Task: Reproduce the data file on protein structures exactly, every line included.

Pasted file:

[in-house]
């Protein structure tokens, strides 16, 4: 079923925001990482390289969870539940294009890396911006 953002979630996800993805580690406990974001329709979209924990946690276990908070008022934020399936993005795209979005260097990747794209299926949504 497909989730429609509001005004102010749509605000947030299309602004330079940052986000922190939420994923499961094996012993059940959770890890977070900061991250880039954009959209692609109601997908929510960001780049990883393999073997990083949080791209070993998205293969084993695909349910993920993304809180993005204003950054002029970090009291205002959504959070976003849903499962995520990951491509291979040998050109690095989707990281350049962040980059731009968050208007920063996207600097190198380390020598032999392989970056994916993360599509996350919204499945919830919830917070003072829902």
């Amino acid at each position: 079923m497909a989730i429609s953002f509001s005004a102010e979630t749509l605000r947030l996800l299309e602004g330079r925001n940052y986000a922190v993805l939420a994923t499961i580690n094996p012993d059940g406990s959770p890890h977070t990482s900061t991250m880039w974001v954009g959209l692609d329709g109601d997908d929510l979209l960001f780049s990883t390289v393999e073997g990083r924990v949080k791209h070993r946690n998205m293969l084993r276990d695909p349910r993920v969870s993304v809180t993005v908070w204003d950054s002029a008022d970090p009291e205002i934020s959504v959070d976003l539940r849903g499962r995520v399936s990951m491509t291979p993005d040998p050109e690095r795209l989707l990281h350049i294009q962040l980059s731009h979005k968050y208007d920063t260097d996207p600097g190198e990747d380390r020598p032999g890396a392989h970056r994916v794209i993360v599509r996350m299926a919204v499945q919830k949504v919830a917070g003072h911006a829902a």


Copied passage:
[in-house]
């Protein structure tokens, strides 16, 4: 079923925001990482390289969870539940294009890396911006 953002979630996800993805580690406990974001329709979209924990946690276990908070008022934020399936993005795209979005260097990747794209299926949504 497909989730429609509001005004102010749509605000947030299309602004330079940052986000922190939420994923499961094996012993059940959770890890977070900061991250880039954009959209692609109601997908929510960001780049990883393999073997990083949080791209070993998205293969084993695909349910993920993304809180993005204003950054002029970090009291205002959504959070976003849903499962995520990951491509291979040998050109690095989707990281350049962040980059731009968050208007920063996207600097190198380390020598032999392989970056994916993360599509996350919204499945919830919830917070003072829902």
């Amino acid at each position: 079923m497909a989730i429609s953002f509001s005004a102010e979630t749509l605000r947030l996800l299309e602004g330079r925001n940052y986000a922190v993805l939420a994923t499961i580690n094996p012993d059940g406990s959770p890890h977070t990482s900061t991250m880039w974001v954009g959209l692609d329709g109601d997908d929510l979209l960001f780049s990883t390289v393999e073997g990083r924990v949080k791209h070993r946690n998205m293969l084993r276990d695909p349910r993920v969870s993304v809180t993005v908070w204003d950054s002029a008022d970090p009291e205002i934020s959504v959070d976003l539940r849903g499962r995520v399936s990951m491509t291979p993005d040998p050109e690095r795209l989707l990281h350049i294009q962040l980059s731009h979005k968050y208007d920063t260097d996207p600097g190198e990747d380390r020598p032999g890396a392989h970056r994916v794209i993360v599509r996350m299926a919204v499945q919830k949504v919830a917070g003072h911006a829902a």